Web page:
Among the most beautiful and highly revered rainforest animals both in ancient and modern times is the jaguar (Panthera onca), which inhabits Mexico, Central America, and parts of South America. It is one of the big cats, along with the leopard, lion, and tiger, and is the third-largest of these.
Jaguars are similar to leopards, though their spots present different arrangements (they are spots within spots, or rosettes, and are larger). Jaguars are also stockier in build. They inhabit mostly forested lands but will also range across grasslands and open terrain. Also notable is their love of water and ability to swim.
These gorgeous jungle cats are largely solitary and known for their hunting skills. They will attack cattle on areas fringing jungle zones and have been known to attack jungle camps to stalk human prey, usually children. Their powerful jaws are capable of puncturing tortoise shells.
Perhaps for these reasons, the Mayans had great respect and reverence for the jaguar, which they called balam. Jaguars were a symbol of power and strength and were believed to act as mediums for communication between the living and the dead.
Kings were often given names incorporating the word balam, which they viewed as their companions in the spiritual world and protectors of the royal household. Rulers wearing jaguar pelts and man-jaguar figures frequently appear in pre-Columbian art. The jaguar was the patron deity of Tikal and is featured in a royal burial scene depicted on a human bone fragment found in the burial tomb of Hasaw Chan K’awil (Heavenly Standard Bearer) in which the ruler travels to the underworld in a canoe rowed by mythical animal figures.
Ranges for female jaguars are in the vicinity of 25–40 square kilometers, with the range of males being roughly twice as much and encompassing that of 2–3 females. Male jaguars’ ranges do not overlap. For this reason, attempts to conserve existing numbers of jaguars require large expanses of territory such as that found in The Maya Biosphere Reserve, Gutemala. The reserve also adjoins reserves in neighboring Mexico and Belize as part of a vast biological corridor. An estimated 550–650 jaguars remain in the Maya Biosphere Reserve.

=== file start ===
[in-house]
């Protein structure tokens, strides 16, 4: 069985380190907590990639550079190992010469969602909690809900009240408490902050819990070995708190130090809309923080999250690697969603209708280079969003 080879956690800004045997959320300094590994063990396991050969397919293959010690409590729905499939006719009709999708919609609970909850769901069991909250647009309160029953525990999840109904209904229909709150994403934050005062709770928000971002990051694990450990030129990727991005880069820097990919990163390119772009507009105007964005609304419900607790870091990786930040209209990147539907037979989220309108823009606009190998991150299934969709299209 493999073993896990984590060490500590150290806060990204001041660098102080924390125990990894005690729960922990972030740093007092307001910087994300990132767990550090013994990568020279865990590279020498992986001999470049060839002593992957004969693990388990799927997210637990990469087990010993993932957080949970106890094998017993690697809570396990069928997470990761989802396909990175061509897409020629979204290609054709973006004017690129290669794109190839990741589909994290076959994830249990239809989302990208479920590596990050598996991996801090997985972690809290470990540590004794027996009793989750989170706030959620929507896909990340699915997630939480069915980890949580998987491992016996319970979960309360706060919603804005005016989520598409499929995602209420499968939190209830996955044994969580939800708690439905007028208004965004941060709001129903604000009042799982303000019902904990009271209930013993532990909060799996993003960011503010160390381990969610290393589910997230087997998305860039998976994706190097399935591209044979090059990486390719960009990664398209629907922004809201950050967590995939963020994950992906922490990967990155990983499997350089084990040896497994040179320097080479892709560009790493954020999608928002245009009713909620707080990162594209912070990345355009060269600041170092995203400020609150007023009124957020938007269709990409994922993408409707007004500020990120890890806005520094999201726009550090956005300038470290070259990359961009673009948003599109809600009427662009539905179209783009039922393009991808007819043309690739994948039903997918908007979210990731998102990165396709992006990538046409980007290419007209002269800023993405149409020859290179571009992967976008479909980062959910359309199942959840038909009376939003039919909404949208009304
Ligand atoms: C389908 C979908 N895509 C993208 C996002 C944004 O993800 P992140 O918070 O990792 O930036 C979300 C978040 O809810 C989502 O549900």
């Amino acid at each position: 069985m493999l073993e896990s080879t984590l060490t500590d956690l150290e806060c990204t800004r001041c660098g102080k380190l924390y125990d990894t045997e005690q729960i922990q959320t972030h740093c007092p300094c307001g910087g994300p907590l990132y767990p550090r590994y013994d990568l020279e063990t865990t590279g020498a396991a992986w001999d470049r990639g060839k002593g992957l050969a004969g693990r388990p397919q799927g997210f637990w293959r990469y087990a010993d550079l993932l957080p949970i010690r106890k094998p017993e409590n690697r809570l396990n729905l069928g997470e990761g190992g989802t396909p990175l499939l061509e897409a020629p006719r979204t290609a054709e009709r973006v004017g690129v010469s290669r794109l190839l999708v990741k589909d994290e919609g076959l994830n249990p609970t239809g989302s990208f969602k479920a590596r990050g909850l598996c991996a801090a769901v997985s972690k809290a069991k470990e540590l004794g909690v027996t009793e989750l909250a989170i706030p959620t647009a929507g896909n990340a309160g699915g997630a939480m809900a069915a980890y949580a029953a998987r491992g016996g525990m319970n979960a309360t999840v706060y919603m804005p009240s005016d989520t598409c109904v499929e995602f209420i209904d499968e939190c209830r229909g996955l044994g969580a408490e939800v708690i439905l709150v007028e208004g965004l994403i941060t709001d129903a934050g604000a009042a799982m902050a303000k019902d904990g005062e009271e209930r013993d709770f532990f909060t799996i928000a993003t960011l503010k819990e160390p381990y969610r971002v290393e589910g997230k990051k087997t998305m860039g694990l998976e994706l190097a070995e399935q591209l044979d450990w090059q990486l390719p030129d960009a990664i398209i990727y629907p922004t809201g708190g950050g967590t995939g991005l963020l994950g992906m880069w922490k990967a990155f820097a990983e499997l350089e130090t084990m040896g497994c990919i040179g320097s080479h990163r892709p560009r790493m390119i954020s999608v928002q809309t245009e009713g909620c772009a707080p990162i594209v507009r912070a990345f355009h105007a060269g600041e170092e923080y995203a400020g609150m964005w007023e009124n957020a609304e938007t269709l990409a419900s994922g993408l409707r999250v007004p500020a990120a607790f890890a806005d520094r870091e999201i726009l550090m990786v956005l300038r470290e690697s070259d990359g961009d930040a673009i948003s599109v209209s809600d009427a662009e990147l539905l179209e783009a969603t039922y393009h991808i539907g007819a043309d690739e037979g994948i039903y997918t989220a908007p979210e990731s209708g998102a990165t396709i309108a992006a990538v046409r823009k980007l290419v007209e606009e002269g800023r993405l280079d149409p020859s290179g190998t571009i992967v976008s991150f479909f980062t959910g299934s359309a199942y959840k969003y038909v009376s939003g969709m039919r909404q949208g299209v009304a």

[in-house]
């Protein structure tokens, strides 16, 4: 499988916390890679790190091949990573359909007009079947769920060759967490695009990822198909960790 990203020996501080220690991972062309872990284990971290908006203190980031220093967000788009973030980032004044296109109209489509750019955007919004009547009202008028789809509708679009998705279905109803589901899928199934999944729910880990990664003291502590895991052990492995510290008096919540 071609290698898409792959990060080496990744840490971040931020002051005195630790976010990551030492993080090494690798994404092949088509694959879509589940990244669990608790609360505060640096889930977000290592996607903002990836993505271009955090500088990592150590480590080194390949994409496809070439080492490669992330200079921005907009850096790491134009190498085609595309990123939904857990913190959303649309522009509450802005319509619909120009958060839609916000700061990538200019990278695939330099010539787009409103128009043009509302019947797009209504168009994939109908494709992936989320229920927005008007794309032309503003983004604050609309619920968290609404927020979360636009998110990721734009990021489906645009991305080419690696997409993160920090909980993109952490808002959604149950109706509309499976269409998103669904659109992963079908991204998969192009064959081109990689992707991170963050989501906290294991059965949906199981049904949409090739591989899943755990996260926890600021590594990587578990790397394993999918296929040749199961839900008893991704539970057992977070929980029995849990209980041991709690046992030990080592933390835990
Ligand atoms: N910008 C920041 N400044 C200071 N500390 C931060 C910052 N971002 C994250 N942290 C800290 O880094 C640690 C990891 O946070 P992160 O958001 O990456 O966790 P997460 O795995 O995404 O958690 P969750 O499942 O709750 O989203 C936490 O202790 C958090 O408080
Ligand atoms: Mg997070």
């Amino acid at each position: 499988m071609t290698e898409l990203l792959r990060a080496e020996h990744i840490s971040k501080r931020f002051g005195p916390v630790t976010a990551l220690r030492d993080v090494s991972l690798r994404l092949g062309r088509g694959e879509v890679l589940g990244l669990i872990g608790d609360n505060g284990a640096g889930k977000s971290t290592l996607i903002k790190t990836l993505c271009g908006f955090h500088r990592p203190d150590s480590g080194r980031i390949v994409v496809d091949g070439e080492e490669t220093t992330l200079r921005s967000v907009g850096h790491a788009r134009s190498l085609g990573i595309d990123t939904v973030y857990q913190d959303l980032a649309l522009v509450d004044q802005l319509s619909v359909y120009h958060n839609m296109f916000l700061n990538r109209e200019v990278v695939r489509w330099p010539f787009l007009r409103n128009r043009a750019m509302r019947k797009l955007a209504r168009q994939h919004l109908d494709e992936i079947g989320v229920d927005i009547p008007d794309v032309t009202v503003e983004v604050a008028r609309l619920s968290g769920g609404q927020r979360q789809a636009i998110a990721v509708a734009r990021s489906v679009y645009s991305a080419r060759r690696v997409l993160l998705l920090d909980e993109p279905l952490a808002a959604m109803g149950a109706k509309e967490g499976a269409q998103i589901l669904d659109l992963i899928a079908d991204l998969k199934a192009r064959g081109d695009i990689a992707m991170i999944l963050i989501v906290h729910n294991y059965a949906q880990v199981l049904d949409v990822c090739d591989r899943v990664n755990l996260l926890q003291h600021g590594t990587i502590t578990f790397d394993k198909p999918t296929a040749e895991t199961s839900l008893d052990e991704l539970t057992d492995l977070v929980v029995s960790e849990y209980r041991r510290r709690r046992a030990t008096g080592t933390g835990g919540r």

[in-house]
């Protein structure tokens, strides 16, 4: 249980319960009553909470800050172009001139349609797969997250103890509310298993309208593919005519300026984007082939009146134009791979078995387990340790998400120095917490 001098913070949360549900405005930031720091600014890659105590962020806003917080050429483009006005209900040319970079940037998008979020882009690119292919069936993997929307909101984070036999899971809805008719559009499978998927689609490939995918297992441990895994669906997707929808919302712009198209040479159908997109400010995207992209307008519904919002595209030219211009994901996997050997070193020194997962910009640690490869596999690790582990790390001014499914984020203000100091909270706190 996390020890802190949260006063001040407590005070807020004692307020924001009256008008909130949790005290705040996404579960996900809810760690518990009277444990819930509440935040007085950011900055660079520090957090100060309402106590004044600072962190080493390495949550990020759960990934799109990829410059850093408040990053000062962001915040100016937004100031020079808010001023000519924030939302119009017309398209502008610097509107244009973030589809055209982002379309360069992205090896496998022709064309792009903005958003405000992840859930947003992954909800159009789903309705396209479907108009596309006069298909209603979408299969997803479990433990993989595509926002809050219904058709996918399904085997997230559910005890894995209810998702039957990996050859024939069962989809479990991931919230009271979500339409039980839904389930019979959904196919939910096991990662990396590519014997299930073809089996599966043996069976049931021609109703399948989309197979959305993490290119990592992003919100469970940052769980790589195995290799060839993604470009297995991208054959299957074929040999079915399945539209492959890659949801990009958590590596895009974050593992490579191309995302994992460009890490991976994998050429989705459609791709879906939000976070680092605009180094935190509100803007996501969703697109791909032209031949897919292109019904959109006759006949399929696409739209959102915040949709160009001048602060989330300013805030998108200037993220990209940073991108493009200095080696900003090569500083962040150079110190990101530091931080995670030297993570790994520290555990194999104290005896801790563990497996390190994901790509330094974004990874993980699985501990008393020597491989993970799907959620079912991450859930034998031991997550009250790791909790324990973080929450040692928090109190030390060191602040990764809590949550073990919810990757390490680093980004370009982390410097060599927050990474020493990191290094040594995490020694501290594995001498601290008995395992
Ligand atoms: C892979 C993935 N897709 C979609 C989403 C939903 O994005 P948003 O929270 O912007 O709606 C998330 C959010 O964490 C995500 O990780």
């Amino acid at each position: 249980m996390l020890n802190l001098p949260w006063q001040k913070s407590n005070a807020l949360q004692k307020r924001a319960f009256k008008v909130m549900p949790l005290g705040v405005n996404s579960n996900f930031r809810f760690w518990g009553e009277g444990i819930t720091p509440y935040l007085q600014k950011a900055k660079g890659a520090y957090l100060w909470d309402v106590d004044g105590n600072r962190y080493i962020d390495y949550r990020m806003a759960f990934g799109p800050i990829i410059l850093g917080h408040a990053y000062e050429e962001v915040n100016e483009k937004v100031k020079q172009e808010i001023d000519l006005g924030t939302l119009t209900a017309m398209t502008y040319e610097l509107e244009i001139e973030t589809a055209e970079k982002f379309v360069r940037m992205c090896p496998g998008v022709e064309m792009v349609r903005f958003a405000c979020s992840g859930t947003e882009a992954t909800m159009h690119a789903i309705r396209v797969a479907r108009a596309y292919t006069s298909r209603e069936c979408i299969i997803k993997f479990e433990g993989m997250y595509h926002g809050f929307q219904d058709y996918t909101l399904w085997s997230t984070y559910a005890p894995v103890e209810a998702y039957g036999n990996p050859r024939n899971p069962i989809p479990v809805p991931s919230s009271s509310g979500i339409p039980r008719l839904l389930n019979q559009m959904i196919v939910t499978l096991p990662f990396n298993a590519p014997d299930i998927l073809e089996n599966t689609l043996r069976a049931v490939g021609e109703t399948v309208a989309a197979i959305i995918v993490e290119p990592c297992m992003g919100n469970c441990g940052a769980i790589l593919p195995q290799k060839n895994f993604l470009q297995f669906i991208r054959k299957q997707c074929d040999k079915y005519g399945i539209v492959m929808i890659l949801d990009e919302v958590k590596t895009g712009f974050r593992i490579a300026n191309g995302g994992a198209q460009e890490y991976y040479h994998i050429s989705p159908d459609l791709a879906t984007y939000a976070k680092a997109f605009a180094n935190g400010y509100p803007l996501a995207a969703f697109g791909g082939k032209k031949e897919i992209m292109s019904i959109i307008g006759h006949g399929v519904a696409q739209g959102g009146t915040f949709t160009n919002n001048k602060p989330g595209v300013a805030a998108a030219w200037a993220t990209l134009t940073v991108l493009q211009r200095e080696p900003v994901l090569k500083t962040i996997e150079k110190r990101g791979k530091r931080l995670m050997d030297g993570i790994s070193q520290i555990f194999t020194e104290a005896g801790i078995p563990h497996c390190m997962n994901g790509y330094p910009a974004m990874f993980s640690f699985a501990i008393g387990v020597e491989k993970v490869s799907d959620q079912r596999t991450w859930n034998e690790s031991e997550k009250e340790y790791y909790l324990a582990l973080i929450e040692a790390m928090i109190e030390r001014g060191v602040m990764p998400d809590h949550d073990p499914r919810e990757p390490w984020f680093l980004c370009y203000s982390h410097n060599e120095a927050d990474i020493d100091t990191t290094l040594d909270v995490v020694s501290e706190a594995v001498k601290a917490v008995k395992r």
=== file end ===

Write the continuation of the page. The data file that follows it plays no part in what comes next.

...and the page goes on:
Scientists have been studying jaguars in the Maya Biosphere Reserve and are trying to get a more accurate estimate of their remaining numbers in addition to a greater understanding of their behavioral patterns.
Within the Laguna del Tigre National Park, biologists have been using radio collars to track five jaguars and a puma in the area surrounding the site of Waka’-Perú in an effort to determine migration patterns along an important biological corridor connecting this area with Mirador–Río Azul National Park. It is not uncommon to see jaguar prints on the muddy trails in the vicinity of Waka’-Perú.
Ironically, in 2006, a camera crew visiting the park to film a program on scarlet macaws for Guatemalan TV channel Guatevisión was unable to find any macaws but did manage to get a jaguar sighting on tape. Recent video monitoring along 15 stations in the central core of Tikal National Park detected seven jaguars during a two-month period. The Sierra del Lacandón National Park is also believed to harbor large numbers of these jungle cats.
Luckily, you don’t need to go traipsing through the jungle with a saucer of milk if you want to see a jaguar, though chances are it will see you first. Guatemala City’s excellent La Aurora Zoo has jaguars, as does Petén’s ARCAS wildlife-rescue center. A jaguar cub was born in Guatemala City’s zoo as recently as 2003.
Several zoos in the United States have partnered with facilities in Central America to breed jaguars in captivity. In California, Sacramento’s zoo welcomed the arrival of Tina, a Guatemalan jaguar, and Mulac, a male jaguar from Belize, in 2002.
As part of a larger regional initiative along with Mexico and Belize known as Selva Maya, local conservation group Defensores de la Naturaleza and Fundación Monte Carlo Verde launched the SalvaBalam campaign in 2006 aimed at increasing public awareness of the jaguar’s plight and raising funds for continued study of these fascinating creatures. The project is still active, but is now part of Defensores de la Naturaleza (http://defensores.org.gt).
© Al Argueta from Moon Guatemala, 3rd Edition. Photos © Al Argueta www.alargueta.com